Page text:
You then need to download the App (StudyBlue) from the relevant App store, or follow the links at the bottom of the page. The App is free, and once you log in you should find the flashcards there waiting for you. Any problems let me know, but you can then start revising, for instance:

In the Case Studies cards, you should practise describing the rock, the click the flip sign, and get the answer:

If you got it right, give it a thumbs up, if not, select thumbs down, and revise it again later on. When you log on to the site from a computer, you will be able to see how well you have done, and transform the cards into a test by clicking on the "Flashcards" tab as shown below. The questions are multiple choice or true/false:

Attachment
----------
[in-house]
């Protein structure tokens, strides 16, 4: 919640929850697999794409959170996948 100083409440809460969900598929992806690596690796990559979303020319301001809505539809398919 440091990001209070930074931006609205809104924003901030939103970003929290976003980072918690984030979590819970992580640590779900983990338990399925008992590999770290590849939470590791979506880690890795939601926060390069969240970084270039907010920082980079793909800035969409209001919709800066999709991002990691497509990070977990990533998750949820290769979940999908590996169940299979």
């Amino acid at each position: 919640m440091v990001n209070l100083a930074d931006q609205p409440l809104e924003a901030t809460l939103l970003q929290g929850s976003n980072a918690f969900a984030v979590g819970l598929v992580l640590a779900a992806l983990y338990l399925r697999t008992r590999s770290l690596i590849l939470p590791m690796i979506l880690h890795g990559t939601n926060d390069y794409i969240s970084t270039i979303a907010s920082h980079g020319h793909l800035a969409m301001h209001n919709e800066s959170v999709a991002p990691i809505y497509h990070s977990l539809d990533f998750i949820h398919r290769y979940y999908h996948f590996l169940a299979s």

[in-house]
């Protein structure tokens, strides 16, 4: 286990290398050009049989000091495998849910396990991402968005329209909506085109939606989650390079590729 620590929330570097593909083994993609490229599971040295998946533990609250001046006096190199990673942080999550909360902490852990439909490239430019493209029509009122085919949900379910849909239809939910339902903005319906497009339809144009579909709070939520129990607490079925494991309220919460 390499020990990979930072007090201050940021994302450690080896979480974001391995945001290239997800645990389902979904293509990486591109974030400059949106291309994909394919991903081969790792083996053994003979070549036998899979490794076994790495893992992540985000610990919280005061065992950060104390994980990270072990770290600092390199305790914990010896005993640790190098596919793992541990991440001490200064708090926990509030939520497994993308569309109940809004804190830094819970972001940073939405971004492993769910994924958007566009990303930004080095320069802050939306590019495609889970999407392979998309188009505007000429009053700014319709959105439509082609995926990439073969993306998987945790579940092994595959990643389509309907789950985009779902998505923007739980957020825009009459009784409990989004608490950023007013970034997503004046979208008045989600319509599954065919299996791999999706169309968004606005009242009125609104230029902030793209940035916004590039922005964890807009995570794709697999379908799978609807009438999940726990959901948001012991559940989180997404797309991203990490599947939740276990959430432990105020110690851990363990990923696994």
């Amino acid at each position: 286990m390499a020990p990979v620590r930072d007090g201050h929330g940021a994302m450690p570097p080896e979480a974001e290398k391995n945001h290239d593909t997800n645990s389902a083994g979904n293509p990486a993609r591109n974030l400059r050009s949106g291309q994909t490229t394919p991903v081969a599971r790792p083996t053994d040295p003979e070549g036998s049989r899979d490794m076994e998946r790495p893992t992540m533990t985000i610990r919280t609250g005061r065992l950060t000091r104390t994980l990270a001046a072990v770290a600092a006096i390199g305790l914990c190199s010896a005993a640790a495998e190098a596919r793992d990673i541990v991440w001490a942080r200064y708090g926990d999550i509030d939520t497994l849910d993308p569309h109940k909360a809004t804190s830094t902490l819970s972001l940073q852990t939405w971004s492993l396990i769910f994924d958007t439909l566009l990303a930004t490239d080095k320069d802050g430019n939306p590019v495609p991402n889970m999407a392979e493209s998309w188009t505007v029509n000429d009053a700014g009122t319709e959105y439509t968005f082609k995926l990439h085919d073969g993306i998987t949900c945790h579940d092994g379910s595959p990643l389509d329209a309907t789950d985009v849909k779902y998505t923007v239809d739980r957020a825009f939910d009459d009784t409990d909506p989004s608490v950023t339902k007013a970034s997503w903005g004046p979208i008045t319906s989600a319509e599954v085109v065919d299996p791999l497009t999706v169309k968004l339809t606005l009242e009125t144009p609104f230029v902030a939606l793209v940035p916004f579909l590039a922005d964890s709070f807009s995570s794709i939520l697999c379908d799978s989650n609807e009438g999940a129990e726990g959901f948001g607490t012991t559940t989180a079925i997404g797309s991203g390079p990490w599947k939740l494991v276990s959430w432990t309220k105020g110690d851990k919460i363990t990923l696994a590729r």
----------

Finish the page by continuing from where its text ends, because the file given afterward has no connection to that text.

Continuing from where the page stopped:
You can work online in exactly the same was as on your mobile, but only the online version offers you the quiz version. The quizzes are pretty hard, and there is an option to change the question style at the top left:

Here are the direct links to each card set:

Rock Case Studies: http://s.tudy.it/twoio3
Geology Rock Descriptors: http://s.tudy.it/twfn8l
Sedimentary Structures: http://s.tudy.it/twpb91

And of course, they are all posted to the Facebook Page.

As with all new tech, please let me know if this is not useful, or does not work, or if you have any suggestions for new cards. We will try to add more in preparation for the exams, but any feedback is always appreciated!

Happy revising, and remember, you can use the flashcards even when you dont have a connection, so you can revise on the bus, in the queue for coffee, when there are no computers..... Just a suggestion!